Document Detail

Comparison of chamber and face mask 6.6-hour exposure to 0.08 ppm ozone via square-wave and triangular profiles on pulmonary responses.
MedLine Citation:
PMID:  12579457     Owner:  NLM     Status:  MEDLINE    
Recently, a stainless-steel air pollution chamber was acquired in this laboratory, and data were obtained in a study that convincingly demonstrated that chamber and face-mask inhalation methods of exposing young adult subjects for 6.6 h to nearly identical total inhaled O(3) doses at 0.12 ppm produced very similar pulmonary function, symptoms, and exercise ventilatory pattern responses. However, the results of a 6.6-h face-mask exposure to 0.08 ppm O(3), compared to some previous chamber exposure study results, revealed several small incongruities that may be due primarily to high individual subject "noise" in responses to a relatively low O(3) exposure. To resolve these differences, it was the primary purpose of this study to compare chamber exposure responses to those elicited via face-mask exposure to 0.08 ppm O(3) for 6.6 h with subjects serving as their own controls. Two types of O(3) exposure patterns were used: (1) the usual square-wave profile, and (2) an acute triangular profile, in which O(3) concentration was increased each hour from 0.03 ppm to 0.15 ppm during h 4 and then decreased each hour to 0.05 ppm (mean = 0.08 ppm). Thirty young adults (15 of each gender) served as subjects. The two exposure methods (i.e., face mask and chamber) yielded near identical total inhaled O(3) doses in both the square-wave and triangular exposure profiles, and produced very similar postexposure pulmonary function, symptoms, and exercise ventilatory pattern responses. However, pulmonary function and symptoms responses became statistically significant from preexposure at the end of h 4 (when [O(3)] = 0.15 ppm) in the triangular protocols, but not until h 6 in the square-wave protocols. These results support previous evidence that O(3) concentration has a greater singular effect in the total inhaled O(3) dose than do V(E) and exposure duration.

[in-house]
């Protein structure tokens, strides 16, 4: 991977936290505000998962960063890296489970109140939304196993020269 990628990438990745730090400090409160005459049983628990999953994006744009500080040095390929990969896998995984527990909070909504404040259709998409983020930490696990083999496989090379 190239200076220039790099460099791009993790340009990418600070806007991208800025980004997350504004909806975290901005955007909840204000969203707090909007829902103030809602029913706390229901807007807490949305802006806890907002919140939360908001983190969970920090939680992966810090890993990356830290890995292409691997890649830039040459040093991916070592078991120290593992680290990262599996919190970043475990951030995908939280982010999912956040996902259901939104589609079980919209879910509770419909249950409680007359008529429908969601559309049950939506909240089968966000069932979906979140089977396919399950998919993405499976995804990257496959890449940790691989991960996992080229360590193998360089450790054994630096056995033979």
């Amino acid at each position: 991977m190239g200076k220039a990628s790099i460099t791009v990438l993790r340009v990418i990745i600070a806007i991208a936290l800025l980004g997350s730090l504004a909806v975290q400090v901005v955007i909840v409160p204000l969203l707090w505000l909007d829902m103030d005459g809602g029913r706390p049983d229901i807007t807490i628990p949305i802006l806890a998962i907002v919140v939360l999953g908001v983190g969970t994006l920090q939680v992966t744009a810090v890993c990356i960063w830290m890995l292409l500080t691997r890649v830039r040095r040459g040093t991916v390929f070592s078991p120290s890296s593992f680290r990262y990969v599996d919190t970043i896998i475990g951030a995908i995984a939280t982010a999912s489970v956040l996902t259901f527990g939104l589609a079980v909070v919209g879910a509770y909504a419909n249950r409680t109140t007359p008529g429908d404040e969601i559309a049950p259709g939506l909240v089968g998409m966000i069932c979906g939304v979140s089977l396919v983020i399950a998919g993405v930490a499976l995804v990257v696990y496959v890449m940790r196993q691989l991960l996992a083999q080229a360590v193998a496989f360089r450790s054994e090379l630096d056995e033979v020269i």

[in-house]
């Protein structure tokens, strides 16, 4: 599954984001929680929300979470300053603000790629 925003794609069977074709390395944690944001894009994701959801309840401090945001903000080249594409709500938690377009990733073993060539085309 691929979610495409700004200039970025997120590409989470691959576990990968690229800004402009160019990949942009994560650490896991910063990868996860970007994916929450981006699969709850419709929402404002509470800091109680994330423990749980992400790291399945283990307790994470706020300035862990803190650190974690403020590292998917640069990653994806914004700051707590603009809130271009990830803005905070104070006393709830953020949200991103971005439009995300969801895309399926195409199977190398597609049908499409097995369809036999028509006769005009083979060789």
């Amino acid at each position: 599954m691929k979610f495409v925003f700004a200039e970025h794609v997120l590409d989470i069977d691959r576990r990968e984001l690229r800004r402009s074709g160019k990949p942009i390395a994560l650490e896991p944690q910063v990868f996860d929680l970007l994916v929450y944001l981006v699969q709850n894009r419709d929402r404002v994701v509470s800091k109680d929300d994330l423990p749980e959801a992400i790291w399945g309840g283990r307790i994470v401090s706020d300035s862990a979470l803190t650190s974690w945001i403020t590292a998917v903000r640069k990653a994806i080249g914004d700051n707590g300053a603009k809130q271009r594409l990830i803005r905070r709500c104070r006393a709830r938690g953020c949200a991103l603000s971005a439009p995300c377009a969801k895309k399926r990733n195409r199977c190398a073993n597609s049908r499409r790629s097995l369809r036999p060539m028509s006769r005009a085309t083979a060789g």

William C Adams
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Publication Detail:
Type:  Comparative Study; Journal Article; Research Support, Non-U.S. Gov't    
Journal Detail:
Title:  Inhalation toxicology     Volume:  15     ISSN:  0895-8378     ISO Abbreviation:  Inhal Toxicol     Publication Date:  2003 Mar 
Date Detail:
Created Date:  2003-02-11     Completed Date:  2003-10-01     Revised Date:  2006-11-15    
Medline Journal Info:
Nlm Unique ID:  8910739     Medline TA:  Inhal Toxicol     Country:  United States    
Other Details:
Languages:  eng     Pagination:  265-81     Citation Subset:  IM    
Human Performance Laboratory, Exercise Biology Program, University of California, Davis, CA 95616, USA.
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MeSH Terms
Atmosphere Exposure Chambers*
Dose-Response Relationship, Drug
Exercise Test
Inhalation Exposure
Oxidants, Photochemical / administration & dosage,  adverse effects*
Ozone / administration & dosage,  adverse effects*
Respiration / drug effects*
Respiratory Function Tests
Reg. No./Substance:
0/Oxidants, Photochemical; 10028-15-6/Ozone

From MEDLINE®/PubMed®, a database of the U.S. National Library of Medicine

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